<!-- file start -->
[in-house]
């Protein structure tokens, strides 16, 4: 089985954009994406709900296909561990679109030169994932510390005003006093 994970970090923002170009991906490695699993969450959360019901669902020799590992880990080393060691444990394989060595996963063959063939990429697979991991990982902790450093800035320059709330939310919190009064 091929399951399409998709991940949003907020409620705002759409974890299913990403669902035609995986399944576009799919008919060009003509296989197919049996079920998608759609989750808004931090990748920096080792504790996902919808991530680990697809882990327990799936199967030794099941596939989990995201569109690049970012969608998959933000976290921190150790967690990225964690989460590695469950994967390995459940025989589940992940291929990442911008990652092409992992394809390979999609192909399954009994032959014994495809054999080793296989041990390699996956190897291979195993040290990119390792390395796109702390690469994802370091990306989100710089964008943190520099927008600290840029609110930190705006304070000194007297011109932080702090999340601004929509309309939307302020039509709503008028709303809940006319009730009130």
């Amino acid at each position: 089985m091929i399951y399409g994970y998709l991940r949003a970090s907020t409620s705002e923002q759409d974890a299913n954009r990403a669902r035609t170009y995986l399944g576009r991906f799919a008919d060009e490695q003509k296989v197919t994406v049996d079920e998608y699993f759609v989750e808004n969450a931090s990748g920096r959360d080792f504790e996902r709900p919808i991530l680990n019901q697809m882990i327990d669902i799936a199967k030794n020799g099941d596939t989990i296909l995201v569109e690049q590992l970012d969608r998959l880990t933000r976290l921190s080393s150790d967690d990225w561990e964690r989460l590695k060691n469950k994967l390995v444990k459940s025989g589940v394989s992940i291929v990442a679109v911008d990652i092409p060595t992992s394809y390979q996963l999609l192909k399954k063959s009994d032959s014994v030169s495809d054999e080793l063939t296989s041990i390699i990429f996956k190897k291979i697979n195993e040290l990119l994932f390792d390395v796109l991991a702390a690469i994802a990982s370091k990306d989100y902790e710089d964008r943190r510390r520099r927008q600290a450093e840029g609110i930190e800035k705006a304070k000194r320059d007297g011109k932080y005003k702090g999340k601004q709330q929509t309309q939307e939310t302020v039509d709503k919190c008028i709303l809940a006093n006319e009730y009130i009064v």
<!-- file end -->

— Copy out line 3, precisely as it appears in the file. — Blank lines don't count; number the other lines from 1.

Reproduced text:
């Amino acid at each position: 089985m091929i399951y399409g994970y998709l991940r949003a970090s907020t409620s705002e923002q759409d974890a299913n954009r990403a669902r035609t170009y995986l399944g576009r991906f799919a008919d060009e490695q003509k296989v197919t994406v049996d079920e998608y699993f759609v989750e808004n969450a931090s990748g920096r959360d080792f504790e996902r709900p919808i991530l680990n019901q697809m882990i327990d669902i799936a199967k030794n020799g099941d596939t989990i296909l995201v569109e690049q590992l970012d969608r998959l880990t933000r976290l921190s080393s150790d967690d990225w561990e964690r989460l590695k060691n469950k994967l390995v444990k459940s025989g589940v394989s992940i291929v990442a679109v911008d990652i092409p060595t992992s394809y390979q996963l999609l192909k399954k063959s009994d032959s014994v030169s495809d054999e080793l063939t296989s041990i390699i990429f996956k190897k291979i697979n195993e040290l990119l994932f390792d390395v796109l991991a702390a690469i994802a990982s370091k990306d989100y902790e710089d964008r943190r510390r520099r927008q600290a450093e840029g609110i930190e800035k705006a304070k000194r320059d007297g011109k932080y005003k702090g999340k601004q709330q929509t309309q939307e939310t302020v039509d709503k919190c008028i709303l809940a006093n006319e009730y009130i009064v």